ISBN 1-889020-01-X
7 x 10 inches, 224 pages

A German Town
A History of New Ulm, Minnesota

Daniel J. Hoisington

The City of New Ulm presents this history of the town in recognition of its 150th anniversary. The city holds a unique place in American history. Founded by German settlers, many were members of the only colony organized by Turners in the United States. In 1862, its embattled citizens defended their homes during the Dakota Conflict, suffering the destruction of nearly three-quarters of the town.

What does it mean to be a German-American? For one hundred and fifty years, New Ulm has answered that question in its daily life. The author tells the story of Julius Berndt and the Hermann Monument—a national symbol of German-American heritage—then analyzes the struggle to maintain those traditions during World War I when the mayor and city attorney were removed from office. He explains why the Schell and Hauenstein breweries managed to survive Prohibition in the 1920s and how local residents reacted to the nearby German prisoner of war camp during World War II. He then traces how the city returned to its roots in the 1970s with the advent of Heritagefest and the construction of the Glockenspiel.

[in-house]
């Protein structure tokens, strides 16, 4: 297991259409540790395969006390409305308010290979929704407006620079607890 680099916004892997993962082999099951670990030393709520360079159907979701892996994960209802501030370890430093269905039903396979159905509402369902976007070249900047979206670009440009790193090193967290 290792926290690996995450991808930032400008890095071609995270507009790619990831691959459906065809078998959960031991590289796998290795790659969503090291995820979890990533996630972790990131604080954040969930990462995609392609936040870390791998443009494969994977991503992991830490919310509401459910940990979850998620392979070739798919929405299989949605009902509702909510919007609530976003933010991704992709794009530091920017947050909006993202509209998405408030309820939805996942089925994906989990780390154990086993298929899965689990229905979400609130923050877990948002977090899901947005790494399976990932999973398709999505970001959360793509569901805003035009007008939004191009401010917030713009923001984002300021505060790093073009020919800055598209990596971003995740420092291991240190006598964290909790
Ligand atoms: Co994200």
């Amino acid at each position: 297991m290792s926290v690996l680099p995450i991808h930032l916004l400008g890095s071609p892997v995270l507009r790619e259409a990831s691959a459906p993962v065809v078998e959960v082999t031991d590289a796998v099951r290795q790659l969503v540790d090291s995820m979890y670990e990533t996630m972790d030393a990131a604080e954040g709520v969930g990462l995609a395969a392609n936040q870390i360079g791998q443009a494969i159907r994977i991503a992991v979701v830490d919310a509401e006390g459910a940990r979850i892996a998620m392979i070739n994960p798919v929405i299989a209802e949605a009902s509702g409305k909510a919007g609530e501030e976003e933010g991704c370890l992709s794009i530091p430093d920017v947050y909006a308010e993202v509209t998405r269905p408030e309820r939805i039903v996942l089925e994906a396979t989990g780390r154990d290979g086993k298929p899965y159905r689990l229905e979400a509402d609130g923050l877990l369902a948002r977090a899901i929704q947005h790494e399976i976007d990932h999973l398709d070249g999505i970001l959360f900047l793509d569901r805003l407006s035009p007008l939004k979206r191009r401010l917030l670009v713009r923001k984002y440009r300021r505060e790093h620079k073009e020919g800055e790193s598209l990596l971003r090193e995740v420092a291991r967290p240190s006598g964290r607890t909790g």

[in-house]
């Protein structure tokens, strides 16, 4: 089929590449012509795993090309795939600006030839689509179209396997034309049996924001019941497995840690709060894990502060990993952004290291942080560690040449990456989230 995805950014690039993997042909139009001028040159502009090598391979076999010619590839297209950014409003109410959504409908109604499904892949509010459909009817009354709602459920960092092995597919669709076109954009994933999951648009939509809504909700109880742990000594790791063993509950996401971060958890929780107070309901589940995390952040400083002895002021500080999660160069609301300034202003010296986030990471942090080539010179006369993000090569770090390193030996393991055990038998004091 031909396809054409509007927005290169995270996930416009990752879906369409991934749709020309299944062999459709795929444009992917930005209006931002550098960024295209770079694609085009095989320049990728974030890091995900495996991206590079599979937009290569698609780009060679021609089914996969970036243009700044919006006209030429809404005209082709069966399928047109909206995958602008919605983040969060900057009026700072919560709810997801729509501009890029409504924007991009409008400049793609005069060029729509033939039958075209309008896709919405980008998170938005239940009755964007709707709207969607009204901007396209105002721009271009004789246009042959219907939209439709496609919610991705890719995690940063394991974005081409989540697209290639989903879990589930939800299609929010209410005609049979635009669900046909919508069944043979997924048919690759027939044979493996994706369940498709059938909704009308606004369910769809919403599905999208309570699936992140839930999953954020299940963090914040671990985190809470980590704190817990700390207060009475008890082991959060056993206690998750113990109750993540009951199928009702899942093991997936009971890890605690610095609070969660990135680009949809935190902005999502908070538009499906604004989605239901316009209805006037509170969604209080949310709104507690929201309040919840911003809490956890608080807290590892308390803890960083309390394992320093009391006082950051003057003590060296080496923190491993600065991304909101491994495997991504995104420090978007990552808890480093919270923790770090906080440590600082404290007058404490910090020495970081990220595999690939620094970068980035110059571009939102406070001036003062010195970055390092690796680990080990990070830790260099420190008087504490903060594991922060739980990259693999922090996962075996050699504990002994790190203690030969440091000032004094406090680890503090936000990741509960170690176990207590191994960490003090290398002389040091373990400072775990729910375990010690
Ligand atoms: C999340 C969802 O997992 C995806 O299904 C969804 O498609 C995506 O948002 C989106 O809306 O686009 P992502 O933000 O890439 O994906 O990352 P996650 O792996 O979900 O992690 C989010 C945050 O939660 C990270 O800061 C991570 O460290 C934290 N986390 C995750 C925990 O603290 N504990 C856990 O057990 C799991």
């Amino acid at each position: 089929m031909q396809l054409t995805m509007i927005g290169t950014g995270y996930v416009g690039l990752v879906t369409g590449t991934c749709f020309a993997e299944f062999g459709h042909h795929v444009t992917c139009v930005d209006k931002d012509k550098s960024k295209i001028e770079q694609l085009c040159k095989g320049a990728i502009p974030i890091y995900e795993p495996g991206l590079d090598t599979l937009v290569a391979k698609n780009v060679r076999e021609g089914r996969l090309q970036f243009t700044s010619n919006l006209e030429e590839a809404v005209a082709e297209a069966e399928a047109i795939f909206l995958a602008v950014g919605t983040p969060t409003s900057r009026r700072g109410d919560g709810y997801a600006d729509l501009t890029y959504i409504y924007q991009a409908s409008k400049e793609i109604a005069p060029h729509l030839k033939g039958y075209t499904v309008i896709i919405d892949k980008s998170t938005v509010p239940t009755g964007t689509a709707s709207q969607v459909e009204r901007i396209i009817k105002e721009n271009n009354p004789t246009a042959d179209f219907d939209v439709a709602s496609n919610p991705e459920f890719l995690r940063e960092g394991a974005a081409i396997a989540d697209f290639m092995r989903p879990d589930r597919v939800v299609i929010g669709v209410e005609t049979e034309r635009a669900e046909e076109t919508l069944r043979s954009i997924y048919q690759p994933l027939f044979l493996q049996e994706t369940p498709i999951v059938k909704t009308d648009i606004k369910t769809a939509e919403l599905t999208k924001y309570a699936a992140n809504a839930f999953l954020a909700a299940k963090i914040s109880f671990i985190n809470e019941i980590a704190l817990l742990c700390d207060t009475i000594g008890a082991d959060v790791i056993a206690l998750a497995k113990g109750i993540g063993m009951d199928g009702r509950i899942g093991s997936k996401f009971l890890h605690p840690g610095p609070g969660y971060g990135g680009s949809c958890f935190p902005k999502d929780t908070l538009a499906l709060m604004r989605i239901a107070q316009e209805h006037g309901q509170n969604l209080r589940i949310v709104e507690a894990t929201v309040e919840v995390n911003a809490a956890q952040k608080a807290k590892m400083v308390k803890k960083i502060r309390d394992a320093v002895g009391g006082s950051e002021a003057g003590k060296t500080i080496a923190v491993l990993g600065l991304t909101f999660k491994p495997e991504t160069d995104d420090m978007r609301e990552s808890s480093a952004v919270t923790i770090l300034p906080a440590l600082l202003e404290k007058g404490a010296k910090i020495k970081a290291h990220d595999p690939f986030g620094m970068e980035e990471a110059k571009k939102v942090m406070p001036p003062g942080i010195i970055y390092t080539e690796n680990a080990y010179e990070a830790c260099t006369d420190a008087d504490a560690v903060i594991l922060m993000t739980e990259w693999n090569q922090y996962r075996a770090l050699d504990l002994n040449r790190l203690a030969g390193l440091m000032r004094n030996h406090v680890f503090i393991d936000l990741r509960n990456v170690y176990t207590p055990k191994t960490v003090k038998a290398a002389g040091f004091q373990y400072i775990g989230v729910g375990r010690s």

Winner, 2005 Certificate of Commendation
American Association for State and Local History

"A masterful achievement that is beautifully done!"
Don Heinrich Tolzmann

"Citizens of New Ulm might well hoist a stein of Schell's beer in his honor."
Minnesota History, Fall 2005

Edinborough Press (c) 2009